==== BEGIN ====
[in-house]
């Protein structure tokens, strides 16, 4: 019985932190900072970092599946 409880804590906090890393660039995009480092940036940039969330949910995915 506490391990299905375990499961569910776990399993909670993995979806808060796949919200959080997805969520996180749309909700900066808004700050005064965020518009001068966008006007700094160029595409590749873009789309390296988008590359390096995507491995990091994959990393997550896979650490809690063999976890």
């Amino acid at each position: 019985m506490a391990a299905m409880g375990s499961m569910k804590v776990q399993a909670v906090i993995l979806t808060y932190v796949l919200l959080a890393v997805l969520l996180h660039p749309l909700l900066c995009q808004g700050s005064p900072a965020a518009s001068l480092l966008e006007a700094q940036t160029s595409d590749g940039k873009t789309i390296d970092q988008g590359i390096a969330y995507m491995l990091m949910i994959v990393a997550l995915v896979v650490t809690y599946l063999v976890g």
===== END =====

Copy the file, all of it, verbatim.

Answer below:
[in-house]
């Protein structure tokens, strides 16, 4: 019985932190900072970092599946 409880804590906090890393660039995009480092940036940039969330949910995915 506490391990299905375990499961569910776990399993909670993995979806808060796949919200959080997805969520996180749309909700900066808004700050005064965020518009001068966008006007700094160029595409590749873009789309390296988008590359390096995507491995990091994959990393997550896979650490809690063999976890």
């Amino acid at each position: 019985m506490a391990a299905m409880g375990s499961m569910k804590v776990q399993a909670v906090i993995l979806t808060y932190v796949l919200l959080a890393v997805l969520l996180h660039p749309l909700l900066c995009q808004g700050s005064p900072a965020a518009s001068l480092l966008e006007a700094q940036t160029s595409d590749g940039k873009t789309i390296d970092q988008g590359i390096a969330y995507m491995l990091m949910i994959v990393a997550l995915v896979v650490t809690y599946l063999v976890g």